The first and most important fact that you need to know about supplemental oxygen is that using it will make you feel so much better! If you’re often short of breath for a long period of time, if you’re not sleeping well, or if you have no energy—oxygen will probably make a huge difference in your life.
A brief explanation will help you understand why oxygen will help you. Oxygen (O2) is an element, a gas your body needs to live and to perform all of your bodily functions no matter how small. In general, when you inhale, you take in oxygen, which then passes through your lungs and into your bloodstream through alveoli, small air sacs in the lungs. Once your blood has picked up the oxygen, it’s pumped through the rest of your body. As your body uses the oxygen for its various functions, it releases carbon dioxide (CO2) as a waste product. The carbon dioxide, in turn, travels through your blood into the cells in your lungs, up through your lungs, and you breathe it out. If this process is flawed and your body can’t pass oxygen from your lungs into your bloodstream, the oxygen levels in your blood will not be sufficient for your body to function well. Then, you may need supplemental oxygen. This is especially true for people who are unable to obtain sufficient oxygen due to respiratory illnesses like LAM.
Why You Should Use Supplemental Oxygen
Perhaps you get short of breath but recover quickly, so you don't feel you really need it. However, tests can be more objective than your feelings and may show that you’re damaging your body by not using O2. Lack of oxygen (hypoxia) can cause you to feel tired, weak, confused, and/or forgetful. But a more serious problem is that chronic oxygen deficiency can force your heart to work harder than it should. This constant strain on your heart can cause pulmonary hypertension (when the blood pressure in the pulmonary artery is abnormally high) and other heart problems. These problems are exacerbated because, even though you usually know when your lungs aren’t getting enough oxygen, you can’t tell when your heart isn’t getting enough oxygen.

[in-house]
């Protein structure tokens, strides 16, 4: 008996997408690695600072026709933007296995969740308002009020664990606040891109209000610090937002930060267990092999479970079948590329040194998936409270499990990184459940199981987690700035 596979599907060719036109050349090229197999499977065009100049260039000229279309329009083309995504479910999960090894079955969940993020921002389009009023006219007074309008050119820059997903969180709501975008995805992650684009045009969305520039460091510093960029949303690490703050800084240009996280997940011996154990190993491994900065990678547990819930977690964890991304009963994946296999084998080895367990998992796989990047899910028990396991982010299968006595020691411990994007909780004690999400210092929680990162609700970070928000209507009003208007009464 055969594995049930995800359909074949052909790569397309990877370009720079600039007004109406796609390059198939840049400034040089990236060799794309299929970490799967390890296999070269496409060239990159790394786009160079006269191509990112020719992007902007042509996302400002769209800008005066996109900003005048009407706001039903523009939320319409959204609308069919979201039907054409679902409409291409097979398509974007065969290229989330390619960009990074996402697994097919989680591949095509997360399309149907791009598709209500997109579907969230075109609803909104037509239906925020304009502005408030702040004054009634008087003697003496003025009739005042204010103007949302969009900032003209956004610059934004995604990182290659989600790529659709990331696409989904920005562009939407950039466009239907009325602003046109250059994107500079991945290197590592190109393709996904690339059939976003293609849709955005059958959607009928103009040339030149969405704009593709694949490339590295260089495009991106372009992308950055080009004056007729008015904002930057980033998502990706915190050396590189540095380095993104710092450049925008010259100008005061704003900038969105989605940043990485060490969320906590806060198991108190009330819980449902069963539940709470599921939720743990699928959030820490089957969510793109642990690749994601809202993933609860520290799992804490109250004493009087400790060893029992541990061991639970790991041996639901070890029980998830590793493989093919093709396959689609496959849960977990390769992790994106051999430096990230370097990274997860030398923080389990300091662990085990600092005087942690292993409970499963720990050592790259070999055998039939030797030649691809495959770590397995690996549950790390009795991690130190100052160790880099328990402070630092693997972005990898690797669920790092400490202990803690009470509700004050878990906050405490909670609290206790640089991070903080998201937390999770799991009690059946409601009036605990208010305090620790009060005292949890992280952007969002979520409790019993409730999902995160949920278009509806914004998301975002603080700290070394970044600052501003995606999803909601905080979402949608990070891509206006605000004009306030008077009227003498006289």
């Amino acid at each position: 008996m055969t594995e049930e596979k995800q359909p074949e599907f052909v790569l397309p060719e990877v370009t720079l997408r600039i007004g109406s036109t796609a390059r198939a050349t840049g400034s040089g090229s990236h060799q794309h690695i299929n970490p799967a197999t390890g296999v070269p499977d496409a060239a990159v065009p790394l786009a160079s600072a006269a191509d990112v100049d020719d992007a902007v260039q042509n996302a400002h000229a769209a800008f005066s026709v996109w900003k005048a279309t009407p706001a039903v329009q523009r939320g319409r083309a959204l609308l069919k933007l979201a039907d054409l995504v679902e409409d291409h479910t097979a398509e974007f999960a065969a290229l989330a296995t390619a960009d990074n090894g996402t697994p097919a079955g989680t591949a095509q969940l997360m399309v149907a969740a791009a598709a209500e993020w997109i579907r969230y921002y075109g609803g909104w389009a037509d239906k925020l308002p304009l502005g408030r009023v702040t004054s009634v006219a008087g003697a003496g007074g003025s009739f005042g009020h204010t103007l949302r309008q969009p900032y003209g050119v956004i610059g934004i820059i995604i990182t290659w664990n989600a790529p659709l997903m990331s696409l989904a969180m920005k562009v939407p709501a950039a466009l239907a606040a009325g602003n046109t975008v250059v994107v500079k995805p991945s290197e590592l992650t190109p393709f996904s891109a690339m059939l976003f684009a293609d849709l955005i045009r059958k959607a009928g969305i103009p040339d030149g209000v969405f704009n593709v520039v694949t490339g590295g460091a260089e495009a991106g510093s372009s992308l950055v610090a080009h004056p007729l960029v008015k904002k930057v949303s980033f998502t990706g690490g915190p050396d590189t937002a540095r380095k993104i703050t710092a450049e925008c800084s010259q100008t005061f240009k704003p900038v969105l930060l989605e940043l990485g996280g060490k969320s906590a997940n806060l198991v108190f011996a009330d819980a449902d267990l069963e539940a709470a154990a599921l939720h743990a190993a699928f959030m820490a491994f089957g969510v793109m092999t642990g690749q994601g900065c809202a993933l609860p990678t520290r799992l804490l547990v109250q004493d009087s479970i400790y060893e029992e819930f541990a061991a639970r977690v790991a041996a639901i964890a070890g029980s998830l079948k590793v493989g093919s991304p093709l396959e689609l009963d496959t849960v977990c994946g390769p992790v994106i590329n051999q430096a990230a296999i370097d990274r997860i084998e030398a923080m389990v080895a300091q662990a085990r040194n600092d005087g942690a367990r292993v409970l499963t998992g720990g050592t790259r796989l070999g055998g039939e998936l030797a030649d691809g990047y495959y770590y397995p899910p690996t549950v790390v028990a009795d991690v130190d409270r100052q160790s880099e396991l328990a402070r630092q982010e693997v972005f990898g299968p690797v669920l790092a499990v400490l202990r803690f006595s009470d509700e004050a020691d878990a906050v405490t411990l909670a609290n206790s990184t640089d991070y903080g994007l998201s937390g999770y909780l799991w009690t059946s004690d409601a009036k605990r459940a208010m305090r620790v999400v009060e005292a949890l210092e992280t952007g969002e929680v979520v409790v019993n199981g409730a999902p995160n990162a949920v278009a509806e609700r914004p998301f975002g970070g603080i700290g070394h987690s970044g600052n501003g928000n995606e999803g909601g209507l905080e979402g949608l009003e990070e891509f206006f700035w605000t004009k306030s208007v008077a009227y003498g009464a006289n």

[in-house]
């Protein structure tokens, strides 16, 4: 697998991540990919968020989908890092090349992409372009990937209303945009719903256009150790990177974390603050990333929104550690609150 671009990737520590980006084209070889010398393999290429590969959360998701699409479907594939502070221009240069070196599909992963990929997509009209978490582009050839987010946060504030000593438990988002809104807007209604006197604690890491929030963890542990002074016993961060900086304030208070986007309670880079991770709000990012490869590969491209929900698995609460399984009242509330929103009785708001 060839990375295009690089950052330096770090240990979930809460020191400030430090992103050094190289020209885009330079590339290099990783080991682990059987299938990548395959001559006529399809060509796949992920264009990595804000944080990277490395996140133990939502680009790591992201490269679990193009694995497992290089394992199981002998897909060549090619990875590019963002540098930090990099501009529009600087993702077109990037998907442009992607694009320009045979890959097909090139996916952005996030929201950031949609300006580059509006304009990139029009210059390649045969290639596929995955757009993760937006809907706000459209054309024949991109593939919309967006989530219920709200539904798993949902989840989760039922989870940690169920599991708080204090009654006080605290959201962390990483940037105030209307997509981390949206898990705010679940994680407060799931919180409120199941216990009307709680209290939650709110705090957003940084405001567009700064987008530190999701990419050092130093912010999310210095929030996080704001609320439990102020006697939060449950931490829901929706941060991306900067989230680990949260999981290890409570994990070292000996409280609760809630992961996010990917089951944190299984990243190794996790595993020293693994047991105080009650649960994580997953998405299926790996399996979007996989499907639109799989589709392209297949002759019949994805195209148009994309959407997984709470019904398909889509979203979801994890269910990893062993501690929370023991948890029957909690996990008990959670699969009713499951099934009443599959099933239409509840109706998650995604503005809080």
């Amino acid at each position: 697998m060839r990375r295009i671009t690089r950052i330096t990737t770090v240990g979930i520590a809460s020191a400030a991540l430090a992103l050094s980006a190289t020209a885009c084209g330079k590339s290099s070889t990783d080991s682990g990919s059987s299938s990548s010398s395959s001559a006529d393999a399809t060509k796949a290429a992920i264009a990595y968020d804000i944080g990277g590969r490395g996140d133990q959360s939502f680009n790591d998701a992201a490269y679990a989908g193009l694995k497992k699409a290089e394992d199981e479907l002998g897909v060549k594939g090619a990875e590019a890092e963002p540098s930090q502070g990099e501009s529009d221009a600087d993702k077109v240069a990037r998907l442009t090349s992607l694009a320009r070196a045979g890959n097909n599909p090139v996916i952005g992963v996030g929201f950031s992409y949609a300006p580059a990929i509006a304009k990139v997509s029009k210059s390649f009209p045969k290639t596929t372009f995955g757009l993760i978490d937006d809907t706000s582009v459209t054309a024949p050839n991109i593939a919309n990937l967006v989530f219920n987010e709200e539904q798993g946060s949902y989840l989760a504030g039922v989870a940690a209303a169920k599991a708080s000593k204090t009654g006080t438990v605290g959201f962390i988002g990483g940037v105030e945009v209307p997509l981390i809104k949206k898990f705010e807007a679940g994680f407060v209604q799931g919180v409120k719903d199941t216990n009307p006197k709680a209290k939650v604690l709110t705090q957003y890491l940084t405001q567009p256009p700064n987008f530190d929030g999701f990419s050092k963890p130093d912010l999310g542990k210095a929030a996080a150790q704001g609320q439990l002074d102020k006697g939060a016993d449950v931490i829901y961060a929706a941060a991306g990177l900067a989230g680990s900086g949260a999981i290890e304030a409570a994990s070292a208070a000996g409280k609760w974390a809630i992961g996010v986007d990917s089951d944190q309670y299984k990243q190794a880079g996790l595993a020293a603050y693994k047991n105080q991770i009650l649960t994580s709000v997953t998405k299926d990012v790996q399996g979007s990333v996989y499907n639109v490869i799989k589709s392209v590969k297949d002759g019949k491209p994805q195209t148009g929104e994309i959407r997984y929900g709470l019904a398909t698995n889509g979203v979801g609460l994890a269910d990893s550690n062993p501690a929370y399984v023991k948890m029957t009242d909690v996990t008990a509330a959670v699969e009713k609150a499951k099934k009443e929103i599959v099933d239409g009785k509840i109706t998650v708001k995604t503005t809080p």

There are a few myths circulating about oxygen usage. One of the most common is that you can become “dependent” on, or “addicted” to, oxygen. This just isn’t true. Another myth is that you can store enough oxygen when you’re wearing it while resting at home, for example, to “tide you over” during more active periods. Again, not true. Nor does the reverse theory work—that you can use it as a “rescue therapy” to give your body more oxygen after a period when you know your body wasn’t getting enough. If your body needs oxygen, it needs oxygen. By not using oxygen when you need it, you’re only cheating yourself. One more myth is that compressed gaseous oxygen tanks can “blow up” or explode. Yes, the tanks are pressurized, but if a top is broken off, the tank will not explode; it will, however, shoot across the room like a torpedo until it’s either empty or hits something sturdy enough to stop it.